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The chapter studies the destruction of Miletos by the Persians in 494 B.C. and its subsequent recovery by analyzing the literary and archaeological evidence, as well as by weighing the role of the countryside.
Although Egypt in the fifth century was highly integrated into the empire, it also began to develop new elements of distinctiveness. In part this trend resulted from divisions in theology and church politics that emerged around the Council of Chalcedon in 451, leading to deep splits in the church by the middle of the sixth century and the creation of competing church hierarchies. The native Egyptian language came to have its own literature and began to be used more widely in official contexts. At the same time, Alexandria remained a vibrant center of Greek culture, which permeated the rest of Egypt as well. The economic and social elite of the cities, increasingly closely tied to the imperial administration, concentrated wealth and power in their hands to a degree not seen earlier, even as most of the population continued to live in villages and work the land.
Chapter 3 treats Herodotus’ use of the catalogue and the general problem of quantifying goods on a large cultural scale, as well as the specific use of the list as a cipher for imparting value. In the Histories, I argue, the genre of historiography and the nascent administrative inventory tradition coalesce. We find multiple examples of lists used to prove points and express value, and the characters and audience of the Histories, deeply invested in quantifying and displaying their wealth and possessions, use the list format to enact and prove their own worth. Meanwhile, Herodotus’ use of the term apodeixis for his work — also the technical word for an inscribed inventory — reveals that he conceives of his project as a grand multimedia catalogue of everything of importance to the Greek world. He has transferred the discrete uses of lists available to him to his own new type of text, thus incorporating old forms while distinguishing the Histories from previous genealogical works.
Alexander the Great's victories over Darius III and his satraps between 334 and 323 BCE have been for very long interpreted as the reliable testimony of the intrinsic feebleness and internal fragility of the Achaemenid empire, which expanded from Central Asia to Aswan and from the Indus to the Mediterranean Sea, and lasted for more than two centuries (c.550–330). And yet, notwithstanding the exceptional cultural and political diversity of the countries and peoples under the empire’s rule, the central authorities exercised a permanent control upon lands and seas. The best way for understanding the originality of such an ancient empire is to rule out the usual tricky alternative centralization versus independence/autonomy. Cultural diversity and imperial power are not mutually exclusive. The main feebleness of such a political construction was that, in front of a powerful (Macedonian) invasion, the central power could not count on any imperial ideology which would be shared by all the cultural components of the empire.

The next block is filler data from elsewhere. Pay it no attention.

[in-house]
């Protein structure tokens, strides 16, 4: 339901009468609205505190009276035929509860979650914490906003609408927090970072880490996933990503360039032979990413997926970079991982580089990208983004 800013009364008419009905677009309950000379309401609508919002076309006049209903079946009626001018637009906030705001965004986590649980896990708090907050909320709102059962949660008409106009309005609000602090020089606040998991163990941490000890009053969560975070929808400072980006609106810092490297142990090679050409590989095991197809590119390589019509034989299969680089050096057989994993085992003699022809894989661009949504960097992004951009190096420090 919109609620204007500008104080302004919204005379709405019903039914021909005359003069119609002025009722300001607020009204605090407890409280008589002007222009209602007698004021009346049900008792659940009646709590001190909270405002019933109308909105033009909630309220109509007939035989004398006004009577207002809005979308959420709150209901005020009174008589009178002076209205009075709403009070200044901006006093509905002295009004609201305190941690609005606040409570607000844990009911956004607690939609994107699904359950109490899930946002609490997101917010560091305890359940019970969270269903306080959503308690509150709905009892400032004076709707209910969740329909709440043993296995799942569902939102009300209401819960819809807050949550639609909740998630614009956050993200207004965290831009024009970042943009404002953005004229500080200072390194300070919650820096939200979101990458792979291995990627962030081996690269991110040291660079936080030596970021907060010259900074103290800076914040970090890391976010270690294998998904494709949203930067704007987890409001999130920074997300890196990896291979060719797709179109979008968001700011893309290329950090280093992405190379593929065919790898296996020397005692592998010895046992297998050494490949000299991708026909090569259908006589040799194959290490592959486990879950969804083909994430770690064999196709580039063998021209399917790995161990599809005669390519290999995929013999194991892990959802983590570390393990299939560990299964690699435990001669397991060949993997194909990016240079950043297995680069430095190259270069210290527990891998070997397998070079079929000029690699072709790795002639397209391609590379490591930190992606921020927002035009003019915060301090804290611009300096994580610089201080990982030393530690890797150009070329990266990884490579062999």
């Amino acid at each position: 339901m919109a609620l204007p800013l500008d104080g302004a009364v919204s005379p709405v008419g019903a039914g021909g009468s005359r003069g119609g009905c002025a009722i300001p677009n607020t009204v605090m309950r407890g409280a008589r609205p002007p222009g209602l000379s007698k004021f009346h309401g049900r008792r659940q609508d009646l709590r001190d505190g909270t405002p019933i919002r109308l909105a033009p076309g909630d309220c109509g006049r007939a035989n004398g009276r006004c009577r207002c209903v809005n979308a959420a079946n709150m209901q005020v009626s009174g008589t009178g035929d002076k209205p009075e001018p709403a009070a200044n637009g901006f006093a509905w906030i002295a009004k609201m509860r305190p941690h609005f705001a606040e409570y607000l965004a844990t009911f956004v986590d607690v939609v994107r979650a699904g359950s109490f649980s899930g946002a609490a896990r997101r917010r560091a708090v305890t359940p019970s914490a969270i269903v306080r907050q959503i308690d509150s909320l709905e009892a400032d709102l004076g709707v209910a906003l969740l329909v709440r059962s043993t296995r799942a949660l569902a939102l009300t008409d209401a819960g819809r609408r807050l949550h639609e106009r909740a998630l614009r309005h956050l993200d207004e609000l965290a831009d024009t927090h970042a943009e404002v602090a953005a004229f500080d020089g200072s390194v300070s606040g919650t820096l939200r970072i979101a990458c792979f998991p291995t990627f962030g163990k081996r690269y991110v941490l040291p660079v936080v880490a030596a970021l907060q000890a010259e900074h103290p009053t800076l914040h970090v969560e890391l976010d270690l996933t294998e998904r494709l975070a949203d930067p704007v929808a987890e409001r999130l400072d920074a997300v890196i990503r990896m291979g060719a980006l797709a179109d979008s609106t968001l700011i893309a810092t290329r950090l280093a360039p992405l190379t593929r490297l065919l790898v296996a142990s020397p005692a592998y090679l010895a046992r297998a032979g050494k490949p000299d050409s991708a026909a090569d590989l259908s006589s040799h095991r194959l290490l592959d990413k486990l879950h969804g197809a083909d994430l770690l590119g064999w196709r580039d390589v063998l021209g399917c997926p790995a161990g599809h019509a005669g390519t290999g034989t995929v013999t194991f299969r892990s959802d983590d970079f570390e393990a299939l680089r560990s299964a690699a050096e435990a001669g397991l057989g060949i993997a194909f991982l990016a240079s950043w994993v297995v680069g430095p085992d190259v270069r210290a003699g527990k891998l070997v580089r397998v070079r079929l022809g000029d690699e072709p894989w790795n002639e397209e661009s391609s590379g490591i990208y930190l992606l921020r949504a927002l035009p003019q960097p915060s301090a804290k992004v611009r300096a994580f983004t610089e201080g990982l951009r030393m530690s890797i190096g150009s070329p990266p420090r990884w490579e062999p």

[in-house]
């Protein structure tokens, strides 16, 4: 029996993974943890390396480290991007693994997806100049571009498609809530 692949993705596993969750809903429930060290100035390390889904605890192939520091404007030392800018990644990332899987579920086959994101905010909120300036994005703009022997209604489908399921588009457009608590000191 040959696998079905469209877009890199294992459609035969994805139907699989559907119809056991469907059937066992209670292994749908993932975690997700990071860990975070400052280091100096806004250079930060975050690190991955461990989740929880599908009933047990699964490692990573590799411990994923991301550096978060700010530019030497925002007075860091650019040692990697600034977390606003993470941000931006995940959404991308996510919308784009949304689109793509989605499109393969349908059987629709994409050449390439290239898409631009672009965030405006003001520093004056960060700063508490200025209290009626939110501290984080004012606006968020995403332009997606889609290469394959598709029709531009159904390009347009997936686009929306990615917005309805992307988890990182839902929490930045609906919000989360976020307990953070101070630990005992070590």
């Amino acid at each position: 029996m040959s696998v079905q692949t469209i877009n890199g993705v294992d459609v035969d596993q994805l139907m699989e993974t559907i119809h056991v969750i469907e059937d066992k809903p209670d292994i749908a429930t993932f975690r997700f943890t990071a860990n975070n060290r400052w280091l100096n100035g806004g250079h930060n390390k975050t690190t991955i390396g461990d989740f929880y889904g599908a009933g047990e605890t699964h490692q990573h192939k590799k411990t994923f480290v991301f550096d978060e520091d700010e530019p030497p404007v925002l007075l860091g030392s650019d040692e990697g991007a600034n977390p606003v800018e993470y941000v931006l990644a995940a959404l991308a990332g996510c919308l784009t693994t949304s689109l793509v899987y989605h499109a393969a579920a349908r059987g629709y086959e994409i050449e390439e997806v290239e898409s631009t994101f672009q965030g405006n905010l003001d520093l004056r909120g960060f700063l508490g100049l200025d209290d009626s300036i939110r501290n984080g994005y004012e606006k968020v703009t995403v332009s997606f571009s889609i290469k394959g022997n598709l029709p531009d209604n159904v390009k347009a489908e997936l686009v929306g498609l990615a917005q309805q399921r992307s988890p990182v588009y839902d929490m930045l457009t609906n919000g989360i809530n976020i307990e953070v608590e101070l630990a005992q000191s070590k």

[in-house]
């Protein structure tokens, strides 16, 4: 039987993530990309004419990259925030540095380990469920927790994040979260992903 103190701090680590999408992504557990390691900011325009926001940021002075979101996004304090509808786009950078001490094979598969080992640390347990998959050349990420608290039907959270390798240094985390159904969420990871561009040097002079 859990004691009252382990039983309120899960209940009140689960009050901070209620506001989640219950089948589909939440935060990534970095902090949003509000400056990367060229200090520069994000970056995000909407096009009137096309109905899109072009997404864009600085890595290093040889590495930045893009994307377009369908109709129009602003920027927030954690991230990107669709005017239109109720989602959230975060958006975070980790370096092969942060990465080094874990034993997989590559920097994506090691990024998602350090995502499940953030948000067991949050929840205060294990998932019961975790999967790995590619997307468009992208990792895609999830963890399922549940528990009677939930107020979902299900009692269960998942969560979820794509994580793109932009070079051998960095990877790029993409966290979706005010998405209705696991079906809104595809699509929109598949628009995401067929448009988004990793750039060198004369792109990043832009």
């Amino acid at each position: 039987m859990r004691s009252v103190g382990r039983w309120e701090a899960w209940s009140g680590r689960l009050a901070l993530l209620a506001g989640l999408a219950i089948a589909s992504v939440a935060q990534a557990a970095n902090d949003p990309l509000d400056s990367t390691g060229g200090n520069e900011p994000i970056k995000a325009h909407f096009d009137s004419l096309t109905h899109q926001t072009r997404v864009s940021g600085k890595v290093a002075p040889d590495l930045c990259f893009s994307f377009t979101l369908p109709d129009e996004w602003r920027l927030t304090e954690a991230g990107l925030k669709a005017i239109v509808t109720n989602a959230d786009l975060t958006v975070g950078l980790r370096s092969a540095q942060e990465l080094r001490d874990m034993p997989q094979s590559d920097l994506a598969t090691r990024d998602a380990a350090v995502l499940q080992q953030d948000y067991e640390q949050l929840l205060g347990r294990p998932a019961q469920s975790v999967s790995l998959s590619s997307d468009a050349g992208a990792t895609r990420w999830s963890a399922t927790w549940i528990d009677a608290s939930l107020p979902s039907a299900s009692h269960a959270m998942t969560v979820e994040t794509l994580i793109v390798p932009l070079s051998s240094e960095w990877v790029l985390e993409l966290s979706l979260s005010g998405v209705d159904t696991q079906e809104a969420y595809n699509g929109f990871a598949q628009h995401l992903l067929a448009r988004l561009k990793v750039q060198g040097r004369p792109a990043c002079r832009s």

This chapter explores the dynamics of ancient cross-cultural interactions via a case study from the Severan period. Aelian’s brief narrative of the Mesopotamian hero Gilgamos is a story that connects four cultural traditions: Chaldean, Persian, Greek, and Roman. Included in Book 12 of the De natura animalium, the story tells how the Babylonian king’s fear of being usurped led him to imprison his daughter, who secretly gave birth to a son, Gilgamos, by a man of no distinction. Palace guards threw the baby from the acropolis of Babylon, whereupon the infant Gilgamos was rescued by an eagle. Ostensibly the story celebrates the eagle’s capacity for philanthropia, or devotion to humans, but Aelian is up to much more, as the Gilgamos tale opens up questions of cultural legitimacy, the need for evidentiary proof of belonging, and even the role of writing in the complex processes of cultural transformation. Aelian ultimately rejects legitimacy conferred by nature and opts instead for the adoption even of what is illegitimate, untrue, or unverifiable if it represents a valuable medium of cultural interconnectivity.
In antiquity most of eastern Anatolia was contained within the kingdom of Armenia. As a consequence of the Armenian wars fought in the reign of the emperor Nero, a new dynasty was established on the Armenian throne, that of the Arsacids, a branch of the Parthian royal house. Religion plays a significant role in the struggle over Armenia. The indigenous polytheism had long been mixed with Iranian elements and pagan religion was essentially syncretic. On the eastern borders of Armenia lay the Median march, comprising lands in Atropatene and Adiabene that were wrested from the Persians in 298. To the south were the all-important Syrian and Arabian marches, themselves divided up into a number of autonomous principalities. The Syrian march, formerly the kingdom of Sophene, included the principalities of Ingilene, Anzitene, Lesser and Greater Sophene, each with its own local ruler.